Your website is your market stall – is yours working hard enough to showcase your value?
‘Marketing’ in its earliest form, was setting up your stall, laying out your goods, a place where people came to check you out, see if you were any good, and make the decision whether to buy. A website is today’s market stall – your primary form of communicating to the marketplace, of displaying your wares and of engaging and persuading.
Customers buy value, so the most important job of your website is to communicate that value.
There are seven elements to a value message – is your website doing its job and communicating all of them? Here’s some tips on how to use your site to share your value message:
Connect with emotion – sharing your ‘why’
Business decisions are based on emotion. We want to engage with people or things we like and where we feel a connection. (Check out how the University of Texas carried out research with pictures of chickens – yes, chickens – to prove this). So your website needs to share emotion, personality ‘raison d’être’ and purpose. It’s likely that most of your visitors will come to your site without ever meeting anyone from your business, it has to substitute for a face to face meeting. Key things to look for to check you are communicating your ‘Why’ through your site are:
Home Page – if you’re a ‘For purpose’ business where the ethos is fundamental to what you do – a social enterprise, a charity, or a business founded on a principle, like the Body Shop – your ‘why’ message should be front and centre stage as one of the first things that visitors see.
About – if your business has a story behind it, a reason for existing, the About page is the place to share it
Our team – showcasing the personalities within your business is another great way to appeal to emotions. I worked with a client whose business was founded on the skills and personalities of its people, so we developed quirky profiles of their team build a strong sense of connection.
Your audience and their goals
A message is far more likely to be heard if the recipient knows it’s meant for them. It’s like hearing your name across a noisy room (the cocktail party effect). In the same way, visitors to your site need to instantly ‘hear their name’, so they know they’re on a site that’s meant for them. They need to recognise that you’re talking to them and you understand their goals and ambitions, as well as the problems that stop them achieving them.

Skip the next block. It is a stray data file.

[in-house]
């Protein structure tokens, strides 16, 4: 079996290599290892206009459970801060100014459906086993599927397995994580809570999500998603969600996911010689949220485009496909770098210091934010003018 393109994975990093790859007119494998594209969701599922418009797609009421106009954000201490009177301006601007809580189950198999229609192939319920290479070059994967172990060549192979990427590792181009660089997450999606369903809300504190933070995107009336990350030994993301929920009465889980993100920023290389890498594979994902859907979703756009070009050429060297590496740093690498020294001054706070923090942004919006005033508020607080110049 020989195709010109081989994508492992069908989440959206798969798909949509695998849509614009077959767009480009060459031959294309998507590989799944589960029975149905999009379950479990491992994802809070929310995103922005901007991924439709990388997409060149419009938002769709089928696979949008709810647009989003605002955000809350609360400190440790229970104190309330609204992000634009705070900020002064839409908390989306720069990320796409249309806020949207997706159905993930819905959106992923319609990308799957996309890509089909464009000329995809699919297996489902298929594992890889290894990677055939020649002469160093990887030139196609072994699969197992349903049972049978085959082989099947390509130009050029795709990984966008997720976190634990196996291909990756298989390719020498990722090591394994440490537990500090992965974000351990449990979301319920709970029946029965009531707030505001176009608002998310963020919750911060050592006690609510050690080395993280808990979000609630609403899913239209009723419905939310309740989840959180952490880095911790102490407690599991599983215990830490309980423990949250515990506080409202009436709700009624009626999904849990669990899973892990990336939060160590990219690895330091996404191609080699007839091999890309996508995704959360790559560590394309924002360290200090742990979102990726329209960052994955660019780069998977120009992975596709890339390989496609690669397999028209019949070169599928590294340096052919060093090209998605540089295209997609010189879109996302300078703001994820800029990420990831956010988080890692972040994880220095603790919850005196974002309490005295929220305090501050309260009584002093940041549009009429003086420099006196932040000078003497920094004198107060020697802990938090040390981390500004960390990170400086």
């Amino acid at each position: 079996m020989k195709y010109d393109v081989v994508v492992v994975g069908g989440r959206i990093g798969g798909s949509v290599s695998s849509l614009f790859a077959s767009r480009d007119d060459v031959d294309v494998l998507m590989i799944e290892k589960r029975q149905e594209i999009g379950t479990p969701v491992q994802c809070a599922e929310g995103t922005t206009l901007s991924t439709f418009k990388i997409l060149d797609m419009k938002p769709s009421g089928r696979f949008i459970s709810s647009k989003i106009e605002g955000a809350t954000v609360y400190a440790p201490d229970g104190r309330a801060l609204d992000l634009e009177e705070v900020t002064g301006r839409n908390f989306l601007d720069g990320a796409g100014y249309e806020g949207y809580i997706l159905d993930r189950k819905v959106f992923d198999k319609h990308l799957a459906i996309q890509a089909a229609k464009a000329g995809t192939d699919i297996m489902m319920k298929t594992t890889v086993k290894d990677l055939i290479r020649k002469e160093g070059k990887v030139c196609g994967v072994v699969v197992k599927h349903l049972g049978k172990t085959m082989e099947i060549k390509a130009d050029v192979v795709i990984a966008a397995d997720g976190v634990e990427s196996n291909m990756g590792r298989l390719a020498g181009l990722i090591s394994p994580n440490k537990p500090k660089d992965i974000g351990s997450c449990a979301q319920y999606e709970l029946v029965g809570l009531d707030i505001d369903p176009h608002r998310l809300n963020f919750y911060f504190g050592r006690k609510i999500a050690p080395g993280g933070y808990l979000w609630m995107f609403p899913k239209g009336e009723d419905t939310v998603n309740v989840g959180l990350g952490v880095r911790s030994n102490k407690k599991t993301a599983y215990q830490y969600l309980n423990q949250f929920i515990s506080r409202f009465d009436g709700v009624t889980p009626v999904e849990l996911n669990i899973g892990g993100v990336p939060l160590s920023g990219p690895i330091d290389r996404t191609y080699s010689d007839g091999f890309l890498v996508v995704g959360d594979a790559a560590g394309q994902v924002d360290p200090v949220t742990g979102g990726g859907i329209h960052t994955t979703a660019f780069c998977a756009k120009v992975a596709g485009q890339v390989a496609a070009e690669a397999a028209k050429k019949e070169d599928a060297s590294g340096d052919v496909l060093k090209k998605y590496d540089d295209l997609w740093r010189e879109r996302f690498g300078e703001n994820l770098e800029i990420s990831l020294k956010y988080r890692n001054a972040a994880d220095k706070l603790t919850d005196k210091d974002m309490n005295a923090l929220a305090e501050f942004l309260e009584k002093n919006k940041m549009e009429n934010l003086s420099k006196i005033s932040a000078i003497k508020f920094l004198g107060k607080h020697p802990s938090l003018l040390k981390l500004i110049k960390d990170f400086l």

Things to check for you on your site:
Name your audience(s) – It might be by industry, or by issue or by goal. Icons and images can be as effective as the words – one of my clients used the very simple device of a series of six icons, one for each industry that they served.
Separate and tailor information – Make your information specific to each audience – the more generic your language, the less anyone will think it’s speaking to them. In the case of the client with the icons, clicking on each image took the visitor to a tailored description of aims and issues and exactly how the product addressed them.
Be consistent – once you’ve targeted your audience, make sure that every aspect of the site consistently ‘talks their language’ – customer testimonials are from people they will relate to, images ‘look like them’.
The whole purpose of a stall is to display your wares. If your audience believes the site is speaking to them, and they’ve stayed long enough to take a look at your products, you’re on the road to conversion. But a lot of sites lose people at this point, because it’s simply not clear enough to the potential customer what exactly they would be buying.
This is a particular trap for services businesses, especially ones that sell a tailored offering. We think that the message of ‘whatever you need, we can offer’ is appealing, but in reality, on your website, visitors need a bit of guidance. Ways you can do this on your site include:
Group your offerings – if you have a wide range of products or services, grouping is a great technique. Link back to your customer groupings (e.g. industry (a) offering, the industry (b) offering), or to the size/maturity of the client (entry bundle, through to full service package) or to the type of offering/outcome. I have 25+ products in my portfolio, but have grouped them into four main offerings, based on the where the customer is in the message communication journey.